Saturday, November 27, 2010

Naughty Buttons. You Is Driving Me Mental.

The end of Nerd-Vember is almost upon us. I may cry. Can I tell you, fellas, that the secret to life with two small children is that neither one of you has a job to go to, or friends, or commitments outside the home. You can spend all day tending to the offspring, painting walls, languishing in the bath, cooking, writing novels. It is perfect.

But more on that later.

Right now, I must unload that amongst all this feckless indolence, there is the small matter of the tiny wildebeest Ivy driving me insane.

In the membrane.


Wednesday, November 24, 2010

Toilet Training (Second Time Round.)

This post originally appeared as a column in Practical Parenting, November 2010

As summer heats up, mothers of two-year-olds around the country turn their thoughts to toilet training. My little Teddy will be excited, I’m sure. He’s spent almost all his life wrapped in nappies, so a season of letting it all hang out will be a wonderful treat to him. As it is, when disrobed, he is always pleased to regard his own naked glory. ‘Pea-nitz, Mama!’ he shouts with delight. ‘Lookit! Pea-nitz!’

Me, I’m not so thrilled. My memories of toilet training his big sister are still quite fresh, and somewhat fruity. Ivy has always been an independent creature. She does things her own way. So our toilet training didn’t go exactly as they counselled in the parenting books. One particularly ‘helpful’ manual advised me not to worry if there were ‘a few accidents’ in the first week or so. A few! I should be so lucky. Ivy wee’d her way around the house, the car and the neighbourhood with gay abandon like a merry, unpredictable little sprinkler.

For a whole summer, Ivy waged what could only be described as a Wee War with me. When she eventually, on her own terms, decided to focus her efforts fully on the toilet, my nerves - and the sort furnishings - had taken quite the battering.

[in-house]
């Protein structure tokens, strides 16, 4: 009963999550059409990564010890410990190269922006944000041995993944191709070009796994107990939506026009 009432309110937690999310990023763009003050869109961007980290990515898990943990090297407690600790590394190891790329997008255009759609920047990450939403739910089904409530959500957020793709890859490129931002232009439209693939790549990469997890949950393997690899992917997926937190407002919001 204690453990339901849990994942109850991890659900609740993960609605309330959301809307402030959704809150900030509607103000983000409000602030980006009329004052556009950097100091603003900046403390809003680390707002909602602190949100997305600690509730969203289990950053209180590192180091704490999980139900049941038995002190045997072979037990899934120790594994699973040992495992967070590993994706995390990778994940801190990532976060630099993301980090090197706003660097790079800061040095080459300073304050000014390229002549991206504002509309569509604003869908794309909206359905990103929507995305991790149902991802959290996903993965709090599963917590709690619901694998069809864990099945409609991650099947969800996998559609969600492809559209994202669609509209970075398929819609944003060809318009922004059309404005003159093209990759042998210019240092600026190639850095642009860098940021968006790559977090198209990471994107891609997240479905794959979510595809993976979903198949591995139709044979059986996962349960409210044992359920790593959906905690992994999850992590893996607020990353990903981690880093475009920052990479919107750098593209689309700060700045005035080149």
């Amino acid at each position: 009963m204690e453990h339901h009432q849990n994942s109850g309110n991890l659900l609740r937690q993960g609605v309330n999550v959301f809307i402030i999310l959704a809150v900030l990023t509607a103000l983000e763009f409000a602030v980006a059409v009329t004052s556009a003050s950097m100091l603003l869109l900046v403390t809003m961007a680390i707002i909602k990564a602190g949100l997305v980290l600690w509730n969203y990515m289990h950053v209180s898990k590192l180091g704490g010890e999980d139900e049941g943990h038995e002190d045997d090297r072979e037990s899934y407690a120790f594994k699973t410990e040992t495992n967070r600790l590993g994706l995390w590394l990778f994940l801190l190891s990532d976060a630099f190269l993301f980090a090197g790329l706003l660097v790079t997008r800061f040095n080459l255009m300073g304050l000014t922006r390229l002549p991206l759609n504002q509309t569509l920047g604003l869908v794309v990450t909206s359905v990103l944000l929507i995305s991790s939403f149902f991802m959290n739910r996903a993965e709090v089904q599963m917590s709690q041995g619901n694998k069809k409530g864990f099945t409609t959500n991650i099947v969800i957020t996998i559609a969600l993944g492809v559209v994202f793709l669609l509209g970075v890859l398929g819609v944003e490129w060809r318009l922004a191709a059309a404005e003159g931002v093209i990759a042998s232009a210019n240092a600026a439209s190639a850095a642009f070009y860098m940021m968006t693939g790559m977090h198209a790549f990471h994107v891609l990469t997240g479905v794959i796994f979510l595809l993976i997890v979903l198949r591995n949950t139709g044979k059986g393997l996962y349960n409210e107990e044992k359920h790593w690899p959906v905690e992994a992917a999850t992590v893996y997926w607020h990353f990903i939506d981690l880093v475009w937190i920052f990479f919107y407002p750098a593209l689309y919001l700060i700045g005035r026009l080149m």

Mainly Ivy’s decorative efforts were confined to the liquid kind. Usually she managed to poo in the potty; but not always. One day Keith noticed she had that thousand-mile-stare as she leaned against the couch.

'Are you doing a poo, Ivy?' he said.

'No, daddy, I just relaxing,' she replied, and then looked shamefaced as a little nugget fell out of the leg of her pants.

Just then I came home from the shop.

'What's up?' I said.

'I did a shorts in my poo, Mummy,' she said.

Another afternoon I come unexpectedly upon a steamy little offering in the hallway. ‘Why is there a poo on the floor, Ivy?’ I asked helplessly. ‘I just wanting to see what it’s look like,’ she told me.

Ivy was particularly good at the psychological aspect of warfare. She would wee on the couch cover, which spent more time on the line that summer than in the house, and when it was removed, would stealthily lay a little egg on the cushion itself. One memorable evening there was an Incident in the bath. It involved Ivy standing up, wailing, a little nugget in each hand, as Keith called for help and tried to stop her putting her fingers in her mouth. The next day she talked about the chocolate Daddy wouldn't let her eat in the bath. I think in toddler-therapy they call it a 'disconnect.'